Antibody Dependent Cell Mediated Cytotoxicity & Complement Dependent Cytotoxicity

Simultaneous study of ADCC and CDC in fresh human whole blood.

Customer Promise


We draw blood from donors directly at our test site allowing us to observe the effects of drugs on fresh, minimally manipulated whole blood, offering you invaluable insights into how drugs affect complex biological systems in the human blood including ADCC and CDC.


ID.Flow is a highly advanced test system that ensures the continuous circulation of human whole blood and test substance at a regulated temperature of 37°C. Its superior sensitivity and dynamic features set it apart from plate-based in-vitro assays.


FDA and EMA encourage the use of New Approach Methodologies (NAMs) to evaluate the immunotoxicity potential of new drugs. ID.Flow is a NAM accepted by regulatory authorities.


Strike the right balance between safety and efficacy

The need to thoroughly understand and optimize the risk-benefit ratio of engineered antibodies remains a challenge for many companies.  Changing the Fc region of an antibody to enhance complement-dependent cytotoxicity (CDC) may make it more immunogenic as a result of its physicochemical properties or sequence. The same applies to antibody-drug conjugates (ADCs). Multiple binding sites may make the antibody more effective, but it may also make it more prone to form immune complexes.  An antibody designed to enhance Fc-mediated antibody-dependent cellular cytotoxicity (ADCC) may stimulate excessive cytokine release from several effector cells or lead to a changed degradation pattern.

We offer tailored preclinical testing of ADCC and CDC in fresh circulating human whole blood with an active complement and cascade system. This is unique for the Immuneed platform (ID.Flow). Schedule a meeting with us to discuss your project and how we can tailor the study to address your specific needs. Drop us a line here.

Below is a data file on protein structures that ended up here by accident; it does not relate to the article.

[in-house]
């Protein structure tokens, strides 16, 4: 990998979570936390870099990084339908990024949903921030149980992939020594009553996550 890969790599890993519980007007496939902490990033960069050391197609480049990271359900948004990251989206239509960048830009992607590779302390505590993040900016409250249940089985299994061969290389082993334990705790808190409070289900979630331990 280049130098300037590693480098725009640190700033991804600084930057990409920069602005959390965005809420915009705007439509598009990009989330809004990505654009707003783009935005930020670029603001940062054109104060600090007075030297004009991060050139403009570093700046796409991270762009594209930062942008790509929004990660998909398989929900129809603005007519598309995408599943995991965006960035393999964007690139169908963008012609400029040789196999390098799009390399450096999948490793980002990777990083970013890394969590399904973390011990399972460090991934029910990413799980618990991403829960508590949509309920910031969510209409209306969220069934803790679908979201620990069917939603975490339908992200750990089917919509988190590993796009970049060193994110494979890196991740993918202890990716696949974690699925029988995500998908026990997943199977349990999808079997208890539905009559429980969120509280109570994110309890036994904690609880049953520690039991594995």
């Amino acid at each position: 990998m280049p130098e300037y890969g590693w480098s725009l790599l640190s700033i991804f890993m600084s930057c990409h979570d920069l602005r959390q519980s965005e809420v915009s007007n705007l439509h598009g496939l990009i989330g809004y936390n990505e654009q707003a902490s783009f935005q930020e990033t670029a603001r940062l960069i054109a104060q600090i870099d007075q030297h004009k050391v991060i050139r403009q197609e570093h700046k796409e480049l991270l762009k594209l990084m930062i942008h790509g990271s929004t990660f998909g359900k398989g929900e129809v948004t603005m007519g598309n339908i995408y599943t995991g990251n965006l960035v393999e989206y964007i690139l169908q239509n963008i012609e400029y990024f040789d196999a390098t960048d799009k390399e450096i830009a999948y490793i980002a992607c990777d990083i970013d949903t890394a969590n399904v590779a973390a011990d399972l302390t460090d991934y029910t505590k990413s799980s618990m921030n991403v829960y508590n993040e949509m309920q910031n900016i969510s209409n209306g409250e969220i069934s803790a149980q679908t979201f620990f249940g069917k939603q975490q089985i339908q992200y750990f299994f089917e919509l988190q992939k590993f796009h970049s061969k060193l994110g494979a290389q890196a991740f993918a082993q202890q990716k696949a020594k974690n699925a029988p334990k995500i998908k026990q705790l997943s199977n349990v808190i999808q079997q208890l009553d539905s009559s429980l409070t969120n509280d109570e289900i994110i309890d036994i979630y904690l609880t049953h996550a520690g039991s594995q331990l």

CDC & ADCC assay

Strike the balance between safety and efficacy
Characterize your drug in a physiologically relevant environment.
Get a thorough understanding of cell binding and activation in blood.
Get multiple readouts from the same sample, at different time points.


CDC complement activation: C3a and C5a.
ADCC by detection of NK cell activation: surface CD69 and CD107a, or intracellular IFNg/TNFa.
Target cell viability: flow cytometry/hematology parameters.
CDC/ADCC functional assessment: performed by blocking ADCC (CD16 block) and CDC (C1q, C3, C5 block) and looking at the effects of the parameters described above.

Mode of action of immune inhibitor drugs

Many drugs inhibit the immune system. This can be studied by introducing a broad stimulus (e.g. a low dose of LPS) or a target-specific stimulus (e.g. an agonistic T cell-specific antibody) and observing whether the drug inhibits the immune activation of that stimulus. A variety of readouts can be included to characterize the immune profile for the inhibitory response such as cell activation, cytokine release, and complement activation.

Fc binding assay for therapeutic monoclonal antibodies

Antibodies produce a therapeutic effect by binding target cells, which has a net effect that may be antagonistic, agonistic, blocking, or cell-depleting. When a target cell is bound by a monoclonal antibody, two mechanisms can lead to the cell’s death: ADCC or CDC. The responsible killing mechanism can thus be identified for antibodies known to result in target cell death, simply by specifically blocking one mechanism or the other. The activation profile of the effector cells can be combined with viability monitoring of the target cells.

ADCC and CDC mechanism

Antibodies can induce two major mechanisms that lead to target cell death: ADCC or CDC. ADCC is induced when the target-bound antibody is recognized by FcγRs on effector cells that cause cell lysis of the target cell (left). CDC is induced when the target-bound antibody is recognized by C1q, causing a cascade of events that result in the release of soluble C3a and C5a and the formation of the membrane attack complex (MAC) that lyses the target cell (right).


Have a project or a question? We'd be happy to hear from you.

5 step guide

Your five-step guide to improving preclinical testing from a complement perspective. Learn how to predict complement system behavior in the best way.